|I was probably 2 here, and he was 5. I still do that thing with my mouth, by the way.|
My brother was one of those people who was too good for this world. I know, it's weird, because there really aren't very many people like that, but he was one of them. His entire life was marked by good luck and fortune. Prom King, Homecoming King, Most Likely To Succeed, Most All Around... I'm not exaggerating, he was voted all of those things in high school. He was the most popular person who ever lived. He knew everybody at every school in our little section of the San Fernando Valley, and he was loved and adored by all of them; hundreds of friends, hundreds of admirers and people who had just heard "of" him. He was famous.
I fucking hated him. I did. I was 3 years younger and I spend my entire childhood living in his shadow. Starting from when I was in 7th grade, I was no longer Jill, I was "David's little sister." I had no identity of my own, until I left LA for college in Santa Barbara. It was actually weird to have people call me by my name, or to ask how I was instead of how he was.
|I don't know when this was taken, I found it on Facebook|
I went years barely speaking to him. I wasn't interested in his perfect life or what he was up to with his perfect friends and perfect everything that he had. I never called him, I only knew what he was up to because my parents would tell me. Except, we saw each other on holidays, and every time I was reminded of how great he was. Really, he wasn't that popular by accident, it was because he was a good guy. Funny as hell, with that kind of sarcasm that a lot of people just don't get. Super smart, good looking, charming and just really, really nice. I was torn, because he was really awesome, and there I was, hating him.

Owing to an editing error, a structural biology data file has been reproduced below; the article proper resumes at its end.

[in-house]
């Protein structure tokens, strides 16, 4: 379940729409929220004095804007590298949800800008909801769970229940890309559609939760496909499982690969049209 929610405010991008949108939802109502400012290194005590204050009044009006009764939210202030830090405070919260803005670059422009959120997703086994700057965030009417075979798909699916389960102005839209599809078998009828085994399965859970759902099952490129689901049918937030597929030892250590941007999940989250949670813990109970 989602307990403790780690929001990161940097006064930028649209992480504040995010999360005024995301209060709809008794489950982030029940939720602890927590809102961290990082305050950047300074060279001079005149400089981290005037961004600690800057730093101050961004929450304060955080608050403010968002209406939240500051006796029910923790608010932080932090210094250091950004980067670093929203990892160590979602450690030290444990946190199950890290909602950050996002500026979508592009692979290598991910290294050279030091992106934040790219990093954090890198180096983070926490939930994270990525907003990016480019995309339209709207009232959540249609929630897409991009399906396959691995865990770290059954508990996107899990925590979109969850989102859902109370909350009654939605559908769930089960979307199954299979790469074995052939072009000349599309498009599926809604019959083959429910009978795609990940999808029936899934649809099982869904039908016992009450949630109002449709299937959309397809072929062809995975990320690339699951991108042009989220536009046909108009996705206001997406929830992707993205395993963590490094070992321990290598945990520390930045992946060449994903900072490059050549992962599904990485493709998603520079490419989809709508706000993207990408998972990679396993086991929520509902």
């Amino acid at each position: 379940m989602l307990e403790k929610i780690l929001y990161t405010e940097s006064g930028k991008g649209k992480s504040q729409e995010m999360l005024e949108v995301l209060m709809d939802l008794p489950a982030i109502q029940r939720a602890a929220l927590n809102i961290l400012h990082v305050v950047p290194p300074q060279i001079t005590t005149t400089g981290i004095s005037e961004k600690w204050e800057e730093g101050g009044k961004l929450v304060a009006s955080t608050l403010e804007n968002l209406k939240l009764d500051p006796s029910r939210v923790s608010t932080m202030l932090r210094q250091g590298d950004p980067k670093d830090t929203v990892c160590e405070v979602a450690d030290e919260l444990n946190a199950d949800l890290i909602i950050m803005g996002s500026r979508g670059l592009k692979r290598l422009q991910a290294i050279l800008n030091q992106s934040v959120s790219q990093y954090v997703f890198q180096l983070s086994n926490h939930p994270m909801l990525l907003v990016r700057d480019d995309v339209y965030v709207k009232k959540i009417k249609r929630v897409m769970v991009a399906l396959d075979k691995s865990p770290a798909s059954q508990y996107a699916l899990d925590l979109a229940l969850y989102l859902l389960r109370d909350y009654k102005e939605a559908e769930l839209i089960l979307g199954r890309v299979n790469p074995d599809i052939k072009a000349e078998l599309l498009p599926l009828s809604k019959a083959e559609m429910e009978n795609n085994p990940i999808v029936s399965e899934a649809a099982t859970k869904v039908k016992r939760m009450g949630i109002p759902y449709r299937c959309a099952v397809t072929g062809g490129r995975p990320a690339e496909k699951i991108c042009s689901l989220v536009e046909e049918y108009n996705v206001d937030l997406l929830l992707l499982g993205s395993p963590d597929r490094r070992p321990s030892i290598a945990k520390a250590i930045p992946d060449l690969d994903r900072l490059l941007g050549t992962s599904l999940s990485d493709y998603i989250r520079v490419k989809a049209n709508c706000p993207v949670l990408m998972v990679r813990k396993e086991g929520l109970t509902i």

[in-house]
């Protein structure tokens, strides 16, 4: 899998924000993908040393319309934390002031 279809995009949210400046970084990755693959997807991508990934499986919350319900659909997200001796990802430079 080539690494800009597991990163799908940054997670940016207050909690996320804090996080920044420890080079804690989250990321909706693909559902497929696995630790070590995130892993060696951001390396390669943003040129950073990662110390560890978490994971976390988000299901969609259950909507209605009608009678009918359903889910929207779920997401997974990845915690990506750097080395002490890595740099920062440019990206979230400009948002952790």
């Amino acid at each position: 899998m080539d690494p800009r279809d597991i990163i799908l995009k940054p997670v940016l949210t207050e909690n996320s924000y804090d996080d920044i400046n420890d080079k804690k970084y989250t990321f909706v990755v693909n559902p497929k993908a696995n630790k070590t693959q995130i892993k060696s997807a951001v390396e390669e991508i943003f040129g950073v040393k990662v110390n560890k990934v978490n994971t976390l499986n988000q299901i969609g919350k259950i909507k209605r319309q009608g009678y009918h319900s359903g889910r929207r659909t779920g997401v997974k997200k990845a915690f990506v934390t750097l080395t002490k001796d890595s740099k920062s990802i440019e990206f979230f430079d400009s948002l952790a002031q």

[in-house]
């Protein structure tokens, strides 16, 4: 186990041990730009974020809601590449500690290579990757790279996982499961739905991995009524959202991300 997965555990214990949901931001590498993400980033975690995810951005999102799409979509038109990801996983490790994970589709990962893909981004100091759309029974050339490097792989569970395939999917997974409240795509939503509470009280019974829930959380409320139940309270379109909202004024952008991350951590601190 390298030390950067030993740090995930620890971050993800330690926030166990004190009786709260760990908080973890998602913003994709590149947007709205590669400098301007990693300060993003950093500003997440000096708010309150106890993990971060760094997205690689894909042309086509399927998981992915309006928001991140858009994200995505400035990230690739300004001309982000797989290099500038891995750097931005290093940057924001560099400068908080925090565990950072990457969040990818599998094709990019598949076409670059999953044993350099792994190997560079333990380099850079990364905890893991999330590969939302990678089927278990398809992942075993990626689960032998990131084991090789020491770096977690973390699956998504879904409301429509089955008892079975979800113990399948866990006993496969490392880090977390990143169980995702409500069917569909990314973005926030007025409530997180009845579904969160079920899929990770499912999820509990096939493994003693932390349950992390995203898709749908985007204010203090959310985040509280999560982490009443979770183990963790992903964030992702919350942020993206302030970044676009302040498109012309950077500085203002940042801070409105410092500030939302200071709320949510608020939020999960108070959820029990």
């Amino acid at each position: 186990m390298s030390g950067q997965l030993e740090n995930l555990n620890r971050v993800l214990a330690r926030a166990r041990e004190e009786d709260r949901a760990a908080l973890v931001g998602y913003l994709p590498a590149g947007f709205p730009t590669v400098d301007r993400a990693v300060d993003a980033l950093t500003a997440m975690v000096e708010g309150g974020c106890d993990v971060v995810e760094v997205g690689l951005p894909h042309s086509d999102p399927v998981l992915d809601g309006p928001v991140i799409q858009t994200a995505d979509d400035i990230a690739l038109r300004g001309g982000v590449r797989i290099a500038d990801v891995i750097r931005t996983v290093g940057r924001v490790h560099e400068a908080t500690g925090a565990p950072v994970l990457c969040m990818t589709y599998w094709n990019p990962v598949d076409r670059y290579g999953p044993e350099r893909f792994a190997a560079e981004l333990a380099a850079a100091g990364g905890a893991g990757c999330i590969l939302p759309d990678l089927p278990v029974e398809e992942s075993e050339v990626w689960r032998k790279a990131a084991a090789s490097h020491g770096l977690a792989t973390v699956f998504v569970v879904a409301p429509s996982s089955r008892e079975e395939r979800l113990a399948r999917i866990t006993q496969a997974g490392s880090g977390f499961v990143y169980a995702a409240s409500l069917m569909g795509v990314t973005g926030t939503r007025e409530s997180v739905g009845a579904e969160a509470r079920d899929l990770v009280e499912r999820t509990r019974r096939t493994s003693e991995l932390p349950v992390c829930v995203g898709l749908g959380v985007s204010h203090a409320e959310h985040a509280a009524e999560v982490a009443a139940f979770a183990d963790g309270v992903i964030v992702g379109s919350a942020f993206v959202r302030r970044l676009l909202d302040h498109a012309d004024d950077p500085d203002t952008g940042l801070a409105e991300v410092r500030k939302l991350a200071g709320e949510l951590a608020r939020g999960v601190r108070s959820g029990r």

But, I got older, I grew up some (let's not go nuts), I gained perspective. I moved to the Bay Area where he was living, too, and we started talking and seeing each other more. In the meantime, he was busy getting insanely rich by being really smart during the tech boom of the 1990s; I actually did his books for a while. I was working in San Francisco where he lived, so we had lunch every few months or so. We actually became friends; it was cool, really, since he was still such a great guy, and who doesn't want to be friends with a great guy, right? We never got really close, though; I just didn't want to and I think he understood that.
|He never had kids of his own. I think Child 1 was the first baby he'd ever held. Badly, as you can see|
He was diagnosed with Melanoma in 1996. The next 7 years were spent with countless doctors, clinical trials, CAT scans, PET scans, drugs, hospitalizations, even a trip to China for a controversial treatment. It spread to his brain, anyway. The last 6 weeks of his life were spent in the hospital where he eventually got sepsis. We got close at the end, I was at the hospital every day. I was in his ICU room with his wife and his best friend when he died. He was 35.
I don't know, was he too good for this world? Did the star shine too brightly and was destined to burn out too soon? 8 years later and I've stopped asking why; that's just life, I guess and I can't continue to rail against the unfairness of it all. I'm mostly sad that he never got to know my kids, he definitely would have liked them; autism and all.
|This is my absolute favorite picture. Look at that look of intense concentration. Classic!|